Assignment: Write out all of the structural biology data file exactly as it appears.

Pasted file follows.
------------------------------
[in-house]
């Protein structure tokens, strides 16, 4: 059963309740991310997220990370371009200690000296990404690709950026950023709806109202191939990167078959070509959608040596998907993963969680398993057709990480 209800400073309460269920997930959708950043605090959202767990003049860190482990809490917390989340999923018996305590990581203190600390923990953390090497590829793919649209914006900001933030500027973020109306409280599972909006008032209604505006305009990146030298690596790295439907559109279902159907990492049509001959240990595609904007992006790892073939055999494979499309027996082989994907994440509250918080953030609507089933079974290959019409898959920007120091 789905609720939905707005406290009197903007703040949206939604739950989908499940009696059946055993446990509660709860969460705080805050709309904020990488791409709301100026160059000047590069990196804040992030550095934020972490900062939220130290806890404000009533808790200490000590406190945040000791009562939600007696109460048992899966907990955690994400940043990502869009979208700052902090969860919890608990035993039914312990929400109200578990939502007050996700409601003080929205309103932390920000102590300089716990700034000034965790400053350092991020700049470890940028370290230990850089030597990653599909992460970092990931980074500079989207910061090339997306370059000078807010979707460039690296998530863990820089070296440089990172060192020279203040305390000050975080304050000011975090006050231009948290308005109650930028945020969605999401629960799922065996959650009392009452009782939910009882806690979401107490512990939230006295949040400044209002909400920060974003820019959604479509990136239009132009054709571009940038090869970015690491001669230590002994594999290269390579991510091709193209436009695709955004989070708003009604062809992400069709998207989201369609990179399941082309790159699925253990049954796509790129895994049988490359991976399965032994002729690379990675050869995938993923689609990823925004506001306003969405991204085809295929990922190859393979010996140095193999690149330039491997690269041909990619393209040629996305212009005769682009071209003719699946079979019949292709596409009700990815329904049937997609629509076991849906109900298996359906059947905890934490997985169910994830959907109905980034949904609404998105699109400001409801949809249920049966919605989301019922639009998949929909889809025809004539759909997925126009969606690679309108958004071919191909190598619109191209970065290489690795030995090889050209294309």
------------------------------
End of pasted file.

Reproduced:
[in-house]
């Protein structure tokens, strides 16, 4: 059963309740991310997220990370371009200690000296990404690709950026950023709806109202191939990167078959070509959608040596998907993963969680398993057709990480 209800400073309460269920997930959708950043605090959202767990003049860190482990809490917390989340999923018996305590990581203190600390923990953390090497590829793919649209914006900001933030500027973020109306409280599972909006008032209604505006305009990146030298690596790295439907559109279902159907990492049509001959240990595609904007992006790892073939055999494979499309027996082989994907994440509250918080953030609507089933079974290959019409898959920007120091 789905609720939905707005406290009197903007703040949206939604739950989908499940009696059946055993446990509660709860969460705080805050709309904020990488791409709301100026160059000047590069990196804040992030550095934020972490900062939220130290806890404000009533808790200490000590406190945040000791009562939600007696109460048992899966907990955690994400940043990502869009979208700052902090969860919890608990035993039914312990929400109200578990939502007050996700409601003080929205309103932390920000102590300089716990700034000034965790400053350092991020700049470890940028370290230990850089030597990653599909992460970092990931980074500079989207910061090339997306370059000078807010979707460039690296998530863990820089070296440089990172060192020279203040305390000050975080304050000011975090006050231009948290308005109650930028945020969605999401629960799922065996959650009392009452009782939910009882806690979401107490512990939230006295949040400044209002909400920060974003820019959604479509990136239009132009054709571009940038090869970015690491001669230590002994594999290269390579991510091709193209436009695709955004989070708003009604062809992400069709998207989201369609990179399941082309790159699925253990049954796509790129895994049988490359991976399965032994002729690379990675050869995938993923689609990823925004506001306003969405991204085809295929990922190859393979010996140095193999690149330039491997690269041909990619393209040629996305212009005769682009071209003719699946079979019949292709596409009700990815329904049937997609629509076991849906109900298996359906059947905890934490997985169910994830959907109905980034949904609404998105699109400001409801949809249920049966919605989301019922639009998949929909889809025809004539759909997925126009969606690679309108958004071919191909190598619109191209970065290489690795030995090889050209294309």